My Top Ten Favorite Tom Waits Songs

I was twenty years old when I heard my first Tom Waits song. It was a live performance on David Letterman of “Lie to Me” off his most recent studio album, “Orphans: Brawlers, Bawlers & Bastards”.

I remember being fascinated by his sound and persona, two halves of what make up this musical force on stage. It has the authority of a master in full command of his craft while at the same time a special quality that feels like the orchestration is going to completely collapse at any moment. It sounds human in a way I’d never known music could. It has the same precision with emotion that Charles Chaplin and Vittorio De Sica had in the cinema.

I thought he was weird, no doubt. But as time went by, I couldn’t get the performance out of my head. So I got my hands on the entire “Orphans” album and quickly fell in love with my first favorite Waits song, “2:19”.

10. “2:19”
Album: Orphans: Brawlers, Bawlers & Bastards
Best Lyric: On the train you get smaller as you get further away, the roar covers everything you wanted to say. Was that a raindrop in the corner of your eye? Were you drying your nails or waving goodbye?

What a bold, rough, nasty, sweaty, bluesy, funky, angry, window-smashing, brick-hucking sound! This song was immediately on loop on iTunes for me for about a week. I put it on mixes for people. I kept telling people to listen to it. And almost nobody loved it as much as me, but that’s okay. I’d be foolish not to acknowledge that it’s a very specific taste. But until that moment, hearing “2:19” for the first time, I don’t think I ever heard a more perfect realization of everything I look for in a rock song.

After I listened to “Orphans” for a week or so, I decided I had to hear more. Right around this time I read an article about Waits in GQ which listed three albums of his which they deemed “essentials”. The albums were “The Heart of Saturday Night”, “Nighthawks at the Diner” and “Small Change”.

I was about to embark on a musical journey that would define my taste potentially for the rest of my life.

09. “The Ghosts of Saturday Night (After Hours at Napoleone’s Pizza House)”
Album: The Heart of Saturday Night
Best Lyric: A solitary sailor who spends the facts of his life like small change on strangers paws his inside pea coat pocket for a welcome twenty-five cents and the last bent butt from a package of Kents as he dreams of a waitress with Maxwell House eyes and marmalade thighs with scrambled yellow hair.

It wasn’t until I started listening to Waits’ 1974 Asylum release that I gained an appreciation for beat poetry and the possibilities that come with blending beat elements into other genres and mediums. Waits doesn’t sing “The Ghosts of Saturday Night”. He tells it like a great raconteur tells a story. The influence of Ken Nordine and Jack Kerouac is unmistakable, and being that this was my first exposure to such a sound, I could barely contain my excitement. Being a cinema junkie, I compared it to the feeling I got when I heard Tarantino dialogue for the first time… the feeling that I was discovering something entirely new and original, and yet so gleefully derivative and comfortable in its medium that one wonders how it could ever not have been!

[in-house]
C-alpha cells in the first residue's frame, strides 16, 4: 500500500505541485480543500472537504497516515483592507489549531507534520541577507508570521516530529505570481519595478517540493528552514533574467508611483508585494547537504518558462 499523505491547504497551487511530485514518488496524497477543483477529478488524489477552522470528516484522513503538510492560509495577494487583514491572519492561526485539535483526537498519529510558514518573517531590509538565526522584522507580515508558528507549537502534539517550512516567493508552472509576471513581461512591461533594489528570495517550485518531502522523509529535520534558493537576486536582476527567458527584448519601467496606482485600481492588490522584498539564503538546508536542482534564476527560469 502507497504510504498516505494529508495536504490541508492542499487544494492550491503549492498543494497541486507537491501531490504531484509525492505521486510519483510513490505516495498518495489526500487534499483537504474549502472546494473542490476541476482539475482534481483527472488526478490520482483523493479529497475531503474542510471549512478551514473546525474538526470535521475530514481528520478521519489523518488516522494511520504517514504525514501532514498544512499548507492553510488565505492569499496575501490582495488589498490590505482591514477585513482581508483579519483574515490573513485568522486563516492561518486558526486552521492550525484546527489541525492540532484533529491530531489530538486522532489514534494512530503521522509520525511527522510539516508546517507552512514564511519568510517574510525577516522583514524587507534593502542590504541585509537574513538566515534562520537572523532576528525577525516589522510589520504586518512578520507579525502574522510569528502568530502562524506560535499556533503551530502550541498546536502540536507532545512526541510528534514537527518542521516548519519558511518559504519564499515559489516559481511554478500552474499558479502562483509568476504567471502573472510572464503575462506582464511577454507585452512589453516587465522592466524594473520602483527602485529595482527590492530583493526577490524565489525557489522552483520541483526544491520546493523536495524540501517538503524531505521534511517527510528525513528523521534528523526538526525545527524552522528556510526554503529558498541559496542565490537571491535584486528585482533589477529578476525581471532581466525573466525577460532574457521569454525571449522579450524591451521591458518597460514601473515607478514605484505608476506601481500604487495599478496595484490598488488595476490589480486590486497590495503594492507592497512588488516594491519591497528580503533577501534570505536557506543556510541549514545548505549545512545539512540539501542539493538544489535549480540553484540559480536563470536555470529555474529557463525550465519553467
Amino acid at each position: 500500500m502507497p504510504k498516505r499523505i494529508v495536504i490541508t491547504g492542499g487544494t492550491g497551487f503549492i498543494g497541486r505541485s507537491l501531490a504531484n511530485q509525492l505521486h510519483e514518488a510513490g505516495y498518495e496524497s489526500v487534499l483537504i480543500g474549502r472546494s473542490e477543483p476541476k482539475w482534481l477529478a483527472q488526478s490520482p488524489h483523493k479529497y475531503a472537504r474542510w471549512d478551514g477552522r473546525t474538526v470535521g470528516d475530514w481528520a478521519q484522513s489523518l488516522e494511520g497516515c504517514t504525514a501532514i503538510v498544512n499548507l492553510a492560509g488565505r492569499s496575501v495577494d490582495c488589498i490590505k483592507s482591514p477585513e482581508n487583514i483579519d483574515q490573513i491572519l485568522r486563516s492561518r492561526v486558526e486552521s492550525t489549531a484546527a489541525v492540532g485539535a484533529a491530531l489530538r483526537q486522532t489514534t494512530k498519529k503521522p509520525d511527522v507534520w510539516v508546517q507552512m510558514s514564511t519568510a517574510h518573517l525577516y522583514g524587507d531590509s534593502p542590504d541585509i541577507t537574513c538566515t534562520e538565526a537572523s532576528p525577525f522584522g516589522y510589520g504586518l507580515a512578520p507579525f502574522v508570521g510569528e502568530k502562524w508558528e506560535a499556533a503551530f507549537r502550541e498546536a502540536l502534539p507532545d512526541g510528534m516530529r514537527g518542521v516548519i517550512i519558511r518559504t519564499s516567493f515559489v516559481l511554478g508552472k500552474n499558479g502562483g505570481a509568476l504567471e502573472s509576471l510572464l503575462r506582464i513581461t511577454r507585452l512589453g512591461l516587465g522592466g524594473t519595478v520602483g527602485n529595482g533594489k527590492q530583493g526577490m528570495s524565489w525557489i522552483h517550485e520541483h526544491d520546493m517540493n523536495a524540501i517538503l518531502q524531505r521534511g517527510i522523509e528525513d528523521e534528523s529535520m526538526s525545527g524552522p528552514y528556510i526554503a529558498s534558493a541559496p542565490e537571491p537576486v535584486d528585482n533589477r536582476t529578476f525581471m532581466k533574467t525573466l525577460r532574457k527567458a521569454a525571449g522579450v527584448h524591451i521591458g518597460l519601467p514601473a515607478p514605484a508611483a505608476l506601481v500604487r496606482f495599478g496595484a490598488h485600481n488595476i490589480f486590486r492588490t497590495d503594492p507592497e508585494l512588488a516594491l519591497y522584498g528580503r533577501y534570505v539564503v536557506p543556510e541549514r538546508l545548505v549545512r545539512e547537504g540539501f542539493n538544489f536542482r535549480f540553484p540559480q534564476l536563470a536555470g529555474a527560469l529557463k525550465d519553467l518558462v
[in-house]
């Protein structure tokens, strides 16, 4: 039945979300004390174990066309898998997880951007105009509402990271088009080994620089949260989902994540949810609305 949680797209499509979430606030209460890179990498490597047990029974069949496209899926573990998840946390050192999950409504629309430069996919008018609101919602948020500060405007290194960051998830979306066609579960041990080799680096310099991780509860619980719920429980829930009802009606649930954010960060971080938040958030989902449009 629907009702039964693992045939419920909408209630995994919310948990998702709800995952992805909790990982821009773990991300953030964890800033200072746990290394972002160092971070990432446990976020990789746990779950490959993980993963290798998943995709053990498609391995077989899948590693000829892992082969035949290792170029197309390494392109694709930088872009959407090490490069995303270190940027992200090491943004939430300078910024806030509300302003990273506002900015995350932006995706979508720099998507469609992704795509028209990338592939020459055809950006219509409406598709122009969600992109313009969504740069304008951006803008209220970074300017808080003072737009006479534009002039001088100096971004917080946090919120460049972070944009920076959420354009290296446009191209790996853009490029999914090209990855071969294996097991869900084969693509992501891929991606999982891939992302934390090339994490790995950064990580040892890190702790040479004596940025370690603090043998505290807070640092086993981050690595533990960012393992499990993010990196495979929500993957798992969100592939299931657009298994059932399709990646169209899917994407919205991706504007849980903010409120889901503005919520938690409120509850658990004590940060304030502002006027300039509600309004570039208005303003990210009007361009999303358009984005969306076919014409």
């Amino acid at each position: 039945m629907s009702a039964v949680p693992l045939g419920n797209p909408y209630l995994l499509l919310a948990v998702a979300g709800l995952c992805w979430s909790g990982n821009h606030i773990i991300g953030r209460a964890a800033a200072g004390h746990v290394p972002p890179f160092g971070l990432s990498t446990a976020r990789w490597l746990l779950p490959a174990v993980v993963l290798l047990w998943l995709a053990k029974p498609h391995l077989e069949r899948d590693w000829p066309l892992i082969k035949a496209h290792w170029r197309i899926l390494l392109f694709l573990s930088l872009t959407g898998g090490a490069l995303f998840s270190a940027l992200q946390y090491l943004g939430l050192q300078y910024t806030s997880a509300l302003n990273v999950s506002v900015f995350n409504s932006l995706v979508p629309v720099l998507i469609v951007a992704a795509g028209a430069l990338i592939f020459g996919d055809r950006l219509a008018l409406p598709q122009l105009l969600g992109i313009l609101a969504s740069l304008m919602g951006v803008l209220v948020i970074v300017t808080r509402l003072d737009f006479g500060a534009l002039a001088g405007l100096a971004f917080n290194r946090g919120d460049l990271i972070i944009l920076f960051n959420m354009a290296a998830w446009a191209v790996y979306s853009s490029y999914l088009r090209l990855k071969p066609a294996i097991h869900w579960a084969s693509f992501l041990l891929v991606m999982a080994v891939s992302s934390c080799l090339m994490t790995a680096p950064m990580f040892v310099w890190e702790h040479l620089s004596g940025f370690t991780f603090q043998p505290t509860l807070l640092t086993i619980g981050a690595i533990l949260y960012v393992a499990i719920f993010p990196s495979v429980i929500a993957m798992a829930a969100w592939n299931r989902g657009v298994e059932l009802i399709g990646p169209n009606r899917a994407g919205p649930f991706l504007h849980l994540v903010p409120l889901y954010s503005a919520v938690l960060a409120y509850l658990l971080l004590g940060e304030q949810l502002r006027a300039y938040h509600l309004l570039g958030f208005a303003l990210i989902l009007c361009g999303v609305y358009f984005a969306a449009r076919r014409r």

08. “Eggs and Sausage (In a Cadillac with Susan Michelson)”
Album: Nighthawks at the Diner
Best Lyric: Nighthawks at the diner of Emma’s 49’er. There’s a rendezvous of strangers around the coffee urn tonight. All the gypsy hacks and the insomniacs and now the paper’s being read. Now the waitress said, ‘Eggs and sausage and a side of toast…’

Never before has the feeling of being at a twenty-four hour diner been so perfectly expressed in a song. It’s not just the lyrics (although they are immaculate). It’s the sound of the faux live crowd on this studio release. It’s the image of Tom sitting in a lonely Naugahyde booth on the album cover. This release also possibly was recorded during my favorite period in the development of Waits’ infamous growl. It hits the sweet spot between his young, smooth tone in “Heart of Saturday Night” and the demon-roar that was to follow with “Small Change”. That little bit of nasally inflection really works to this track’s advantage, in my opinion. And I’m not gonna lie — every time I find myself at the Magnolia Cafe on SoCo at two-o-clock in the morning I inevitably start hearing those timeless lyrics, “Eggs and sausage and a side of toast…”

07. “Ol’ 55”
Album: Closing Time
Best Lyric: And it’s six in the morning, gave me no warning, I had to be on my way. Well there’s trucks all a-passing me, and the lights all a-flashing. I’m on my way home from your place.

I feel like “Ol’ 55” is the perfect song to listen to directly after “Eggs and Sausage”. While “Eggs” is the happenings of the night, “Ol’ 55” is the feeling you have walking home the morning after. Anyone who has ever made the walk/drive of shame at six a.m. back to their apartment knows this feeling… this bittersweet, dreamlike, half-asleep feeling… the silence of the early morning streets contrasted with the hustle-bustle of where you just came from… your tie loosened and askew around your neck. Again, Waits uses his seemingly magic ability to bottle a very complex feeling into one four-minute song.

06. “I Never Talk to Strangers”
Album: Foreign Affairs
Best Lyric: Your life’s a dimestore novel. This town is full of guys like you. And you’re looking for someone to take the place of her. You must be reading my mail, and you’re bitter cause he left you. That’s why you’re drinking in this bar. Well, only suckers fall in love with perfect strangers.